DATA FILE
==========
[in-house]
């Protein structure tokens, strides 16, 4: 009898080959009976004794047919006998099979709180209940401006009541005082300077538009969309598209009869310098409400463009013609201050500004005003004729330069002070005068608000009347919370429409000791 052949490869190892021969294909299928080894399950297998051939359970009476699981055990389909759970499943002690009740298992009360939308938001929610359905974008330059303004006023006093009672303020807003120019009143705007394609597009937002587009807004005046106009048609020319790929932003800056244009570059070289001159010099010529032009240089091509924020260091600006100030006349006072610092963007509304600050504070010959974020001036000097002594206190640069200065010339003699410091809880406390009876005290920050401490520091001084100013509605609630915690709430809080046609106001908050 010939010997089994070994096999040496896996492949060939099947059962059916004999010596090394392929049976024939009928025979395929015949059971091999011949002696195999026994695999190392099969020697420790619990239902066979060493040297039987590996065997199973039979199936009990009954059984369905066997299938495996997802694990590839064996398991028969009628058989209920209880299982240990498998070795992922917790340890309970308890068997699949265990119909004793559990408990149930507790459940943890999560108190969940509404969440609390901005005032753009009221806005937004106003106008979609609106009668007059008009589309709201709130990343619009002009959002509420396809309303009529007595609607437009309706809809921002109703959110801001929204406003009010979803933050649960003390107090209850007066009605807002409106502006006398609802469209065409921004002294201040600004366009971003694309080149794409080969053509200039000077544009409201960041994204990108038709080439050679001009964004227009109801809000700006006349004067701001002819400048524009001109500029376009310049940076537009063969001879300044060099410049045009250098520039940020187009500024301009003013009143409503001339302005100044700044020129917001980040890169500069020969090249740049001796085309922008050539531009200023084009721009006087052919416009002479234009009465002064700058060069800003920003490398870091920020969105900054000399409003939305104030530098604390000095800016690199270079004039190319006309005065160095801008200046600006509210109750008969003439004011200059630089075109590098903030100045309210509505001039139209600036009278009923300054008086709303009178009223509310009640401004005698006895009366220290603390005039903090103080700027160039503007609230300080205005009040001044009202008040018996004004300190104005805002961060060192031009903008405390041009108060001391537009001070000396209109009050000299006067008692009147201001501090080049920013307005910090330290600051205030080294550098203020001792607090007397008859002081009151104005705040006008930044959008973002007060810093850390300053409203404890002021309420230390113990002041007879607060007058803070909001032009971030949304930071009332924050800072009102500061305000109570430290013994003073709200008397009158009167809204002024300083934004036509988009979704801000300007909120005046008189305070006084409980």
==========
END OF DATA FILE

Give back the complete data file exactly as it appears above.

[in-house]
């Protein structure tokens, strides 16, 4: 009898080959009976004794047919006998099979709180209940401006009541005082300077538009969309598209009869310098409400463009013609201050500004005003004729330069002070005068608000009347919370429409000791 052949490869190892021969294909299928080894399950297998051939359970009476699981055990389909759970499943002690009740298992009360939308938001929610359905974008330059303004006023006093009672303020807003120019009143705007394609597009937002587009807004005046106009048609020319790929932003800056244009570059070289001159010099010529032009240089091509924020260091600006100030006349006072610092963007509304600050504070010959974020001036000097002594206190640069200065010339003699410091809880406390009876005290920050401490520091001084100013509605609630915690709430809080046609106001908050 010939010997089994070994096999040496896996492949060939099947059962059916004999010596090394392929049976024939009928025979395929015949059971091999011949002696195999026994695999190392099969020697420790619990239902066979060493040297039987590996065997199973039979199936009990009954059984369905066997299938495996997802694990590839064996398991028969009628058989209920209880299982240990498998070795992922917790340890309970308890068997699949265990119909004793559990408990149930507790459940943890999560108190969940509404969440609390901005005032753009009221806005937004106003106008979609609106009668007059008009589309709201709130990343619009002009959002509420396809309303009529007595609607437009309706809809921002109703959110801001929204406003009010979803933050649960003390107090209850007066009605807002409106502006006398609802469209065409921004002294201040600004366009971003694309080149794409080969053509200039000077544009409201960041994204990108038709080439050679001009964004227009109801809000700006006349004067701001002819400048524009001109500029376009310049940076537009063969001879300044060099410049045009250098520039940020187009500024301009003013009143409503001339302005100044700044020129917001980040890169500069020969090249740049001796085309922008050539531009200023084009721009006087052919416009002479234009009465002064700058060069800003920003490398870091920020969105900054000399409003939305104030530098604390000095800016690199270079004039190319006309005065160095801008200046600006509210109750008969003439004011200059630089075109590098903030100045309210509505001039139209600036009278009923300054008086709303009178009223509310009640401004005698006895009366220290603390005039903090103080700027160039503007609230300080205005009040001044009202008040018996004004300190104005805002961060060192031009903008405390041009108060001391537009001070000396209109009050000299006067008692009147201001501090080049920013307005910090330290600051205030080294550098203020001792607090007397008859002081009151104005705040006008930044959008973002007060810093850390300053409203404890002021309420230390113990002041007879607060007058803070909001032009971030949304930071009332924050800072009102500061305000109570430290013994003073709200008397009158009167809204002024300083934004036509988009979704801000300007909120005046008189305070006084409980």